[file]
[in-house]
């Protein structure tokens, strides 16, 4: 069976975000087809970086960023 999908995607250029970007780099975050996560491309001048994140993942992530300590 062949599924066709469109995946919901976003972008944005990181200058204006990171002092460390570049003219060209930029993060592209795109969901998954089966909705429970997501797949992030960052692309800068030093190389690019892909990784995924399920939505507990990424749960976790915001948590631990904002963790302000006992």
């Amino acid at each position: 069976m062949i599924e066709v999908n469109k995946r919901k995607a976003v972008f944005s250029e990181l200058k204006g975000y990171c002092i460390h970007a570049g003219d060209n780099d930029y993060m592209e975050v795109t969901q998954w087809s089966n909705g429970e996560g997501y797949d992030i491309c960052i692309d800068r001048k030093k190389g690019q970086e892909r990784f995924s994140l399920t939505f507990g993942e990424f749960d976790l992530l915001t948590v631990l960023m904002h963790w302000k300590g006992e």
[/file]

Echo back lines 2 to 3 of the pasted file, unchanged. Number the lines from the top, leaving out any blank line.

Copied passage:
């Protein structure tokens, strides 16, 4: 069976975000087809970086960023 999908995607250029970007780099975050996560491309001048994140993942992530300590 062949599924066709469109995946919901976003972008944005990181200058204006990171002092460390570049003219060209930029993060592209795109969901998954089966909705429970997501797949992030960052692309800068030093190389690019892909990784995924399920939505507990990424749960976790915001948590631990904002963790302000006992």
């Amino acid at each position: 069976m062949i599924e066709v999908n469109k995946r919901k995607a976003v972008f944005s250029e990181l200058k204006g975000y990171c002092i460390h970007a570049g003219d060209n780099d930029y993060m592209e975050v795109t969901q998954w087809s089966n909705g429970e996560g997501y797949d992030i491309c960052i692309d800068r001048k030093k190389g690019q970086e892909r990784f995924s994140l399920t939505f507990g993942e990424f749960d976790l992530l915001t948590v631990l960023m904002h963790w302000k300590g006992e």